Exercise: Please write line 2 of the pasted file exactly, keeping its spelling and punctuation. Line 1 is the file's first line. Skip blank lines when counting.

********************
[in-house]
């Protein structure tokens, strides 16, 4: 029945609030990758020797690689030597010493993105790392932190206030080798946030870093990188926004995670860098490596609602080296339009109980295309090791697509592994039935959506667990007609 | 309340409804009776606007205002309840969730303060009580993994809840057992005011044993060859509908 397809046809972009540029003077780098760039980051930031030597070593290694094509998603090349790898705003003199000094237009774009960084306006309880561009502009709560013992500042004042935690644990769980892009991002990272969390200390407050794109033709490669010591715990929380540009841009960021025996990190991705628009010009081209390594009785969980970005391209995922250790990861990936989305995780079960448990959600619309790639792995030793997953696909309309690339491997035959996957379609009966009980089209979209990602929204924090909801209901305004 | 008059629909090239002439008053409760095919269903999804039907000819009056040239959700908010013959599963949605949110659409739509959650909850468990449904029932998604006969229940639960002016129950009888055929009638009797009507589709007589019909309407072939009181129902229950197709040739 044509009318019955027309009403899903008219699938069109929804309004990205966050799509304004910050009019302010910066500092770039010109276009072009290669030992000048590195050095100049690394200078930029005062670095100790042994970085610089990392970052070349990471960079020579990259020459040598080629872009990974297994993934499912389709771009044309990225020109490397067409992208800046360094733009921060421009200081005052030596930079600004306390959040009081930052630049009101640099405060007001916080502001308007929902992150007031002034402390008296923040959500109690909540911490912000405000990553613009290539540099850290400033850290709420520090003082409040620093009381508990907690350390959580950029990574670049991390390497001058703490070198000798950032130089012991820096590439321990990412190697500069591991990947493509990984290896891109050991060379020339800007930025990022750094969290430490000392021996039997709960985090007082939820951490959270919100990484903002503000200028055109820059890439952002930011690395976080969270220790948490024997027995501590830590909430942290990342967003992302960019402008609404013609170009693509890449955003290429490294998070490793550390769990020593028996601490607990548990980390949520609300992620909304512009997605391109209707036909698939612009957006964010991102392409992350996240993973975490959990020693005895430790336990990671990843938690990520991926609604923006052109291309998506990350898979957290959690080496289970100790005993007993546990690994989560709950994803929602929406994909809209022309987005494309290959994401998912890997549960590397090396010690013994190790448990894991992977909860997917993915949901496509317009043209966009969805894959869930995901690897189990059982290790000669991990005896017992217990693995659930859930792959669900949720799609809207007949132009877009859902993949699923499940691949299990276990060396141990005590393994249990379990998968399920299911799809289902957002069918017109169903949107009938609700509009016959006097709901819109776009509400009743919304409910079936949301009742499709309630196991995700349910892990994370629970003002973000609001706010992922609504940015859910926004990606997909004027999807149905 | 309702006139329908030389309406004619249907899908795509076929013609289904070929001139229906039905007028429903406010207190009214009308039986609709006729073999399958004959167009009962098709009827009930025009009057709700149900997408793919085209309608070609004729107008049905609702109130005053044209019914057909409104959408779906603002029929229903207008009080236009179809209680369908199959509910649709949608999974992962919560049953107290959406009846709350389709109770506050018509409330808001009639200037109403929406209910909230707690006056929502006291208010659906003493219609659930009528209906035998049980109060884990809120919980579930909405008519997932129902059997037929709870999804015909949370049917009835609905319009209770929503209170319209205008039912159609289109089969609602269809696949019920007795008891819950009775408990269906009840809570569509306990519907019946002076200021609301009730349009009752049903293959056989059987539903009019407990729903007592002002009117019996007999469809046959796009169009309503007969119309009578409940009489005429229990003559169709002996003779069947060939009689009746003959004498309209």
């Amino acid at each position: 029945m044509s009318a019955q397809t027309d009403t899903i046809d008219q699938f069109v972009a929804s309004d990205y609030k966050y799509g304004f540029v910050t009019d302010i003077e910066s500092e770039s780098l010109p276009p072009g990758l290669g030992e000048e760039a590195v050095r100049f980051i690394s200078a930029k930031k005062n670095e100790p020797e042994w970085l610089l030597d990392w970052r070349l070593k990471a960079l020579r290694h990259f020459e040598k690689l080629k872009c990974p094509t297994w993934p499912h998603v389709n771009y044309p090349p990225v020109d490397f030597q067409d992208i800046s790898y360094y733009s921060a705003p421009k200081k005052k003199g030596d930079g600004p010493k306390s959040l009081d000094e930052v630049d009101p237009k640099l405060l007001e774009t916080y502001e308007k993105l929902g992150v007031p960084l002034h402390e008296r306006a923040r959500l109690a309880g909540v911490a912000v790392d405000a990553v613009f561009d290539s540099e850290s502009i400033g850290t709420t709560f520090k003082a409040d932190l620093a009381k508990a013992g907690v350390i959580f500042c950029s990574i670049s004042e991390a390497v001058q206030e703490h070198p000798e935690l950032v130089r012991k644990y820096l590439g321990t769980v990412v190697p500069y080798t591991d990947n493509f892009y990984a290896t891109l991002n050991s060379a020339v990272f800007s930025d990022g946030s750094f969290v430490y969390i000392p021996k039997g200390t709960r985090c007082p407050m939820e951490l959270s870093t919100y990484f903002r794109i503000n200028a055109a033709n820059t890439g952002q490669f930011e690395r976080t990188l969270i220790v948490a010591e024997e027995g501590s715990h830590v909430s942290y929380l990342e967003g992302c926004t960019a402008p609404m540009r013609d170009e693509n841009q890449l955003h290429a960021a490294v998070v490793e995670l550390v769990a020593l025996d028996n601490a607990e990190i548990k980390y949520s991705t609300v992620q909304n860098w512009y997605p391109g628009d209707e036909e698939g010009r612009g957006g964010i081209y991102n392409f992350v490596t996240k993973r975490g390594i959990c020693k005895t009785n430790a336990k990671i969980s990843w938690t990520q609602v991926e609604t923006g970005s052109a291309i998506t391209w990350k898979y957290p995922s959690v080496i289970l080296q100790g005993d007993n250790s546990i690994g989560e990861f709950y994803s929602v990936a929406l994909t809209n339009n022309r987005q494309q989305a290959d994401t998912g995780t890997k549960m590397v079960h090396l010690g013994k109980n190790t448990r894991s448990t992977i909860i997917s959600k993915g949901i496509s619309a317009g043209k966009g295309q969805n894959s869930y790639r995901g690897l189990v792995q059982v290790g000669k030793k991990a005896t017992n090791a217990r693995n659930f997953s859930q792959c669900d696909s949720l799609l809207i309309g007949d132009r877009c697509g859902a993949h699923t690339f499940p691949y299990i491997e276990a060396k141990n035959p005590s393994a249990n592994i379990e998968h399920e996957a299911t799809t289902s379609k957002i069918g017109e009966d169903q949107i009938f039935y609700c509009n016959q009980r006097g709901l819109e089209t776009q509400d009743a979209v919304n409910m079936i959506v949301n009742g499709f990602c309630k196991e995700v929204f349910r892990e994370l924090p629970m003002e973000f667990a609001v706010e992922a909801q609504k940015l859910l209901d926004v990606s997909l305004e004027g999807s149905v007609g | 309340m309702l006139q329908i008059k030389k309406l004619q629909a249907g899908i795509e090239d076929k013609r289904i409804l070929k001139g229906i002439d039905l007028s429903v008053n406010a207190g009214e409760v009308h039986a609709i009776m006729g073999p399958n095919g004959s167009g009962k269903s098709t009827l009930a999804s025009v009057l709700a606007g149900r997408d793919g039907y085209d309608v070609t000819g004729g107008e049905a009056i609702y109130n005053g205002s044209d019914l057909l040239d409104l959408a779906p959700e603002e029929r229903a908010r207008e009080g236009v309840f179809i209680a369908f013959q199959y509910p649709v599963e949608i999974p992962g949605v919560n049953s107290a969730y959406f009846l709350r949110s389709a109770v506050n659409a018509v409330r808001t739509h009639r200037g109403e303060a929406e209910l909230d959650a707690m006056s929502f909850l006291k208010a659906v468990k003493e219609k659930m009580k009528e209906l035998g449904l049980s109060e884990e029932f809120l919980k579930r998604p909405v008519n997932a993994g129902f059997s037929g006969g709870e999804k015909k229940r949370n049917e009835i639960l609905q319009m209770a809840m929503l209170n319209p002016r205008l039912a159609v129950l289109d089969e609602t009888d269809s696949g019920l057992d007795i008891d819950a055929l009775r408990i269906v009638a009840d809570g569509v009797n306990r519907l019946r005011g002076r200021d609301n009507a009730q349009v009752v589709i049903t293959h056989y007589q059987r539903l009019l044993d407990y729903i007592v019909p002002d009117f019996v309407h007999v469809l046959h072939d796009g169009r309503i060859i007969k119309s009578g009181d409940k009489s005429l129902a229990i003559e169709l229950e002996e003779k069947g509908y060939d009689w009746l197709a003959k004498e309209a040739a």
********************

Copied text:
């Protein structure tokens, strides 16, 4: 029945609030990758020797690689030597010493993105790392932190206030080798946030870093990188926004995670860098490596609602080296339009109980295309090791697509592994039935959506667990007609 | 309340409804009776606007205002309840969730303060009580993994809840057992005011044993060859509908 397809046809972009540029003077780098760039980051930031030597070593290694094509998603090349790898705003003199000094237009774009960084306006309880561009502009709560013992500042004042935690644990769980892009991002990272969390200390407050794109033709490669010591715990929380540009841009960021025996990190991705628009010009081209390594009785969980970005391209995922250790990861990936989305995780079960448990959600619309790639792995030793997953696909309309690339491997035959996957379609009966009980089209979209990602929204924090909801209901305004 | 008059629909090239002439008053409760095919269903999804039907000819009056040239959700908010013959599963949605949110659409739509959650909850468990449904029932998604006969229940639960002016129950009888055929009638009797009507589709007589019909309407072939009181129902229950197709040739 044509009318019955027309009403899903008219699938069109929804309004990205966050799509304004910050009019302010910066500092770039010109276009072009290669030992000048590195050095100049690394200078930029005062670095100790042994970085610089990392970052070349990471960079020579990259020459040598080629872009990974297994993934499912389709771009044309990225020109490397067409992208800046360094733009921060421009200081005052030596930079600004306390959040009081930052630049009101640099405060007001916080502001308007929902992150007031002034402390008296923040959500109690909540911490912000405000990553613009290539540099850290400033850290709420520090003082409040620093009381508990907690350390959580950029990574670049991390390497001058703490070198000798950032130089012991820096590439321990990412190697500069591991990947493509990984290896891109050991060379020339800007930025990022750094969290430490000392021996039997709960985090007082939820951490959270919100990484903002503000200028055109820059890439952002930011690395976080969270220790948490024997027995501590830590909430942290990342967003992302960019402008609404013609170009693509890449955003290429490294998070490793550390769990020593028996601490607990548990980390949520609300992620909304512009997605391109209707036909698939612009957006964010991102392409992350996240993973975490959990020693005895430790336990990671990843938690990520991926609604923006052109291309998506990350898979957290959690080496289970100790005993007993546990690994989560709950994803929602929406994909809209022309987005494309290959994401998912890997549960590397090396010690013994190790448990894991992977909860997917993915949901496509317009043209966009969805894959869930995901690897189990059982290790000669991990005896017992217990693995659930859930792959669900949720799609809207007949132009877009859902993949699923499940691949299990276990060396141990005590393994249990379990998968399920299911799809289902957002069918017109169903949107009938609700509009016959006097709901819109776009509400009743919304409910079936949301009742499709309630196991995700349910892990994370629970003002973000609001706010992922609504940015859910926004990606997909004027999807149905 | 309702006139329908030389309406004619249907899908795509076929013609289904070929001139229906039905007028429903406010207190009214009308039986609709006729073999399958004959167009009962098709009827009930025009009057709700149900997408793919085209309608070609004729107008049905609702109130005053044209019914057909409104959408779906603002029929229903207008009080236009179809209680369908199959509910649709949608999974992962919560049953107290959406009846709350389709109770506050018509409330808001009639200037109403929406209910909230707690006056929502006291208010659906003493219609659930009528209906035998049980109060884990809120919980579930909405008519997932129902059997037929709870999804015909949370049917009835609905319009209770929503209170319209205008039912159609289109089969609602269809696949019920007795008891819950009775408990269906009840809570569509306990519907019946002076200021609301009730349009009752049903293959056989059987539903009019407990729903007592002002009117019996007999469809046959796009169009309503007969119309009578409940009489005429229990003559169709002996003779069947060939009689009746003959004498309209």